Helping her community be proactive in their health care
Black men are more likely to be diagnosed with and die from prostate cancer compared to white men – a trend Andrea Williams wants to change.
As a Black clinician, Williams said the cause is a personal and a professional one. Working as an Advocate Medical Group nurse practitioner in the urology field, she encourages her Black patients to get prostate exams to catch cancer at its earliest and most treatable stage.
“I felt like this was where I should be,” said Williams, who has 20 years of nursing experience. “This was where I could have the greatest impact on my patients.”
According to the American Cancer Society, prostate cancer is the most diagnosed cancer in Black men, accounting for 30% of all cancers diagnosed. The Cancer Statistics Center says it is estimated that in 2021 there will be 248,530 new cases of prostate cancer, but is curable if caught early.
Williams knows the impact nurses can have on their patients. She herself was inspired to go into health care by the compassionate nurses who expertly cared for her two premature sons in the neonatal intensive care unit. It was working as an intensive care unit nurse in an underserved community early on in her career that opened her eyes to the need for more Black clinicians. And it was during her supervisory role in endoscopy that she completed her nurse practitioner degree; she’s been practicing in urology for the past two years.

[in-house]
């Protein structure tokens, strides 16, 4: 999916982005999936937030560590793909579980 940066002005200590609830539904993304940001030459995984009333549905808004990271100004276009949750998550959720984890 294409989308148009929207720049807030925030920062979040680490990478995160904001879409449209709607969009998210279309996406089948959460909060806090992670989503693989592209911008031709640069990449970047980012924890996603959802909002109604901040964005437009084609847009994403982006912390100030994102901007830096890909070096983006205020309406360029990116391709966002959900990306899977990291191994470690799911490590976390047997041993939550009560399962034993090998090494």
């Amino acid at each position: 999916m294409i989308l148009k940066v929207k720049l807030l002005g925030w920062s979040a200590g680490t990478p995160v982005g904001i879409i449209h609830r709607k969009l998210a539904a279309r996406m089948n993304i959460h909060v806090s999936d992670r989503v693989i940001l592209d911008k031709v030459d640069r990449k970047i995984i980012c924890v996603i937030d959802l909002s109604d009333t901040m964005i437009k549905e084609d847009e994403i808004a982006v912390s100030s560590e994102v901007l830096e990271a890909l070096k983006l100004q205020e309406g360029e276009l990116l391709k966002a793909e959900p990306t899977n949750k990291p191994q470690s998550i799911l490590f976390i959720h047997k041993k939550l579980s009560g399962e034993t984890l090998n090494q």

Williams grew up on the South Side of Chicago and had a grandmother who valued traditions and celebrated Black History Month. To her grandmother, education and learning about Black historical figures was important so that they could celebrate and understand the impact of their Black heritage.
“Even if I didn’t have a history paper due in school, she would bring home books for me to read on Black history and write papers about them,” Williams said. Now that she has a grandson, it’s a tradition she hopes to continue with him.
About the Author
Amy Werdin, health enews contributor, is a provider public affairs coordinator with Advocate Aurora Health. She has been with the organization for 19 years, starting out in marketing for Advanced Healthcare, then Aurora Health Care and now in her current role. She enjoys reading, movies and watching her two daughters dance and her son swim.